The Interview: Can You Lead?
You should be leading the interview if you want your story to reach the public as you planned. First of all, as I told you yesterday, you should be able to anticipate what the journalist wants to find out and also to be able to answer openly, honestly, calmly and politely.
If you have a problem in your company, one that only a few other people know about, it’s wise for you to inform all your employees. No matter how much you trust the few that know your secret, do you also trust their wives, husbands, and close friends? In an ideal world internal company problems don’t reach to the surface. But we don’t live in an ideal world. So if you have such problems, and the journalist “just happens” to ask for an interview, you know what he/ she is after!
If you are not a good public speaker, you have two choices: either go to a leadership training class and learn how to deal with the media, or designate another spokesman that already knows how to deal with such situations. Give him/her some instructions on how to present the situation and hope for the best. Also instruct all your other employees not to give answers to the press, especially not on topics they were not authorized to comment.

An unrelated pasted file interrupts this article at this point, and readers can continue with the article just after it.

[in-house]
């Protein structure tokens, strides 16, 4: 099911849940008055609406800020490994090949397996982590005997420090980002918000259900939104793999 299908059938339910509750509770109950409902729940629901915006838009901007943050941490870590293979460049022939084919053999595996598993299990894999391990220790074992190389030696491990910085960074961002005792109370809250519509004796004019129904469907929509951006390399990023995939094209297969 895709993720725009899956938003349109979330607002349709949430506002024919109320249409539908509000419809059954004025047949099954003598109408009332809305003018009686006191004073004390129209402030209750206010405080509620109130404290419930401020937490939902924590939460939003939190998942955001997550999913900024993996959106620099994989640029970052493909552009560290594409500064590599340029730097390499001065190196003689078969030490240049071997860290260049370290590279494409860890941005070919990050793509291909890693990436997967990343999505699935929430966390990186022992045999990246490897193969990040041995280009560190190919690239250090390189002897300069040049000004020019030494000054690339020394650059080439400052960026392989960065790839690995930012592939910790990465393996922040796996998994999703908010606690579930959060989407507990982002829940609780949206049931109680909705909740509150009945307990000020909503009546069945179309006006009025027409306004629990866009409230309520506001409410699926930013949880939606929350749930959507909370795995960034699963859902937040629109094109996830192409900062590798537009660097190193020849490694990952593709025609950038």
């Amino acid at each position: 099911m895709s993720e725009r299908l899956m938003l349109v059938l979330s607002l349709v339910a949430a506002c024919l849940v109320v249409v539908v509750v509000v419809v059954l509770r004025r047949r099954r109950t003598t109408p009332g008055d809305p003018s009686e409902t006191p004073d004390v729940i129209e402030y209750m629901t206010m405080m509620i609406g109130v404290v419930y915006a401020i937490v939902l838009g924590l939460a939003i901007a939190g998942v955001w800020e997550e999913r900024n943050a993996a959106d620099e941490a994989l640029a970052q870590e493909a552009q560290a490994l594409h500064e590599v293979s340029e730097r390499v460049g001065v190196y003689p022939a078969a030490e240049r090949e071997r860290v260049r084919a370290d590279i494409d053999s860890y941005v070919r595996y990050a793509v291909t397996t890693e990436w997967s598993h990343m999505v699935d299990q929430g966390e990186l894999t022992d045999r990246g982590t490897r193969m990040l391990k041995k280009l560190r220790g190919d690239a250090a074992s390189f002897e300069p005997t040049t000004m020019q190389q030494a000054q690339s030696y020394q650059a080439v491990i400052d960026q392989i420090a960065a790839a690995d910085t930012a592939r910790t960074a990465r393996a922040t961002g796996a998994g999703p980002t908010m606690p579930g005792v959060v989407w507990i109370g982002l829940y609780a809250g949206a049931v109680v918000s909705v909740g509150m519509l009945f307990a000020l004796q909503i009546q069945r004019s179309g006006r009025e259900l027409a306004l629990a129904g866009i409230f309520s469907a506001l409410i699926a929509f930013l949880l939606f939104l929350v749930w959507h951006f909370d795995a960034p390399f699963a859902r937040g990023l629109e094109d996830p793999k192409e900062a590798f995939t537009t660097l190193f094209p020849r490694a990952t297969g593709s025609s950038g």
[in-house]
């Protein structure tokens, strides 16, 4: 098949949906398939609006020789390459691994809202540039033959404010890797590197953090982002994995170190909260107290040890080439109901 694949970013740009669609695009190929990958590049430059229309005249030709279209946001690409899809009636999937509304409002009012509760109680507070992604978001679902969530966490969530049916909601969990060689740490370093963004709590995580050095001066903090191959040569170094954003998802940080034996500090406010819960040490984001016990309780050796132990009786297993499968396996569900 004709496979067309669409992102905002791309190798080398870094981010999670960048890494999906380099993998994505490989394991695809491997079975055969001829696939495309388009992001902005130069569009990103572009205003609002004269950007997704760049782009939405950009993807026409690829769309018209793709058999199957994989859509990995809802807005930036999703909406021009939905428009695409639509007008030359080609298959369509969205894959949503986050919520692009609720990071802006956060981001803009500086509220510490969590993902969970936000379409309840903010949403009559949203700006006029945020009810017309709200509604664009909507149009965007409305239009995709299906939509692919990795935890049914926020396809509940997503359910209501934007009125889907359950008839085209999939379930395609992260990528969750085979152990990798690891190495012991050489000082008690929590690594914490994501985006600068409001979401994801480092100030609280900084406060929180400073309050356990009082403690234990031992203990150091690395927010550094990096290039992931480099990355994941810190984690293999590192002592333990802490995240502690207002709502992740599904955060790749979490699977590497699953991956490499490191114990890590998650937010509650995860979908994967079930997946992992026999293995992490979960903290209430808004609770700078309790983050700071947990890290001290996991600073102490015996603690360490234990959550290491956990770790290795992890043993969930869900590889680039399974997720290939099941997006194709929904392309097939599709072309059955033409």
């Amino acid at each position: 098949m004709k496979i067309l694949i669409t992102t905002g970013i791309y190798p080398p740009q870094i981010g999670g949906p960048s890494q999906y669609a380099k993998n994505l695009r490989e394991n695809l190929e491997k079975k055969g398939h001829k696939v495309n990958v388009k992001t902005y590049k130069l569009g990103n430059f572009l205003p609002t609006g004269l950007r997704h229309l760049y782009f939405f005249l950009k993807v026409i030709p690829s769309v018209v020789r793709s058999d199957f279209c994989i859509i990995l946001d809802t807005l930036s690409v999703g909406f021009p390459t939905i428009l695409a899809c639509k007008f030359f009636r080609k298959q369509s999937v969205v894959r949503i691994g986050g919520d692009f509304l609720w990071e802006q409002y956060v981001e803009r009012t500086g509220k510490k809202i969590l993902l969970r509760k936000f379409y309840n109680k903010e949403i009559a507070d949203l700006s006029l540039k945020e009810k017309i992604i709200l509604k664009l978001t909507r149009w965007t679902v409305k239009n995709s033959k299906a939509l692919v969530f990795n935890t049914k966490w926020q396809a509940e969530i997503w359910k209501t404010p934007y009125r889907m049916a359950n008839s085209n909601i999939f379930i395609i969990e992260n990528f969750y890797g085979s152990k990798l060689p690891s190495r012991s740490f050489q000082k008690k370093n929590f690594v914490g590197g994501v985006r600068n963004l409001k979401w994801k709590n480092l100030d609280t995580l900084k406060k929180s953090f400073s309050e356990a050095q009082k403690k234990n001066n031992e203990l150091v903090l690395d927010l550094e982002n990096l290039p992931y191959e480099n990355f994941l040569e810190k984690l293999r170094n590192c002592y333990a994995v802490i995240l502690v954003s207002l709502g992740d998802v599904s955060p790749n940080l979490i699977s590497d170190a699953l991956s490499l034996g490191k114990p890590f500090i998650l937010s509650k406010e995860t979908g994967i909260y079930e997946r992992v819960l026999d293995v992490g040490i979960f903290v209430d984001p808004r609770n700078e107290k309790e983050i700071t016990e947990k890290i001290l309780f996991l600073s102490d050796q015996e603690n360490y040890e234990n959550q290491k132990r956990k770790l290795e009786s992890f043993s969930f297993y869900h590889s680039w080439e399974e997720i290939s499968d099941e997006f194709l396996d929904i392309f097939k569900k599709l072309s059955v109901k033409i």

If you don’t have such a person you’ll have to take the challenge yourself. Think about what you are going to say and how you are going to say it. Then try to imagine how each one of your statements might look out of the context.
Try to avoid the “off the record” statements. There’s no such thing as “off the record”. Some journalists might respect such a request, but do remember what I told you about what makes journalists tick: the sensational. Usually your “off the record” statements are the very sensational journalists are looking for.
Somehow related to the “of the record” nonsense, we have the “no comment” hazard. Why no comment? What do you have to hide? If a journalist will hear you saying “no comment”, you bet you’ll get in the morning issue of the hottest newspaper a not so positive editorial that will dig into your “no comment” remark and get out of it the most spectacular story. While the journalists don’t like the “no comment” issue, the public hates it! So instead of risking negative publicity, use instead of “no comment” a more polite answer “I would really like to answer your question, but I don’t have all the data. I’ll get back to you as soon as I have all the necessary information.” And make sure you get back!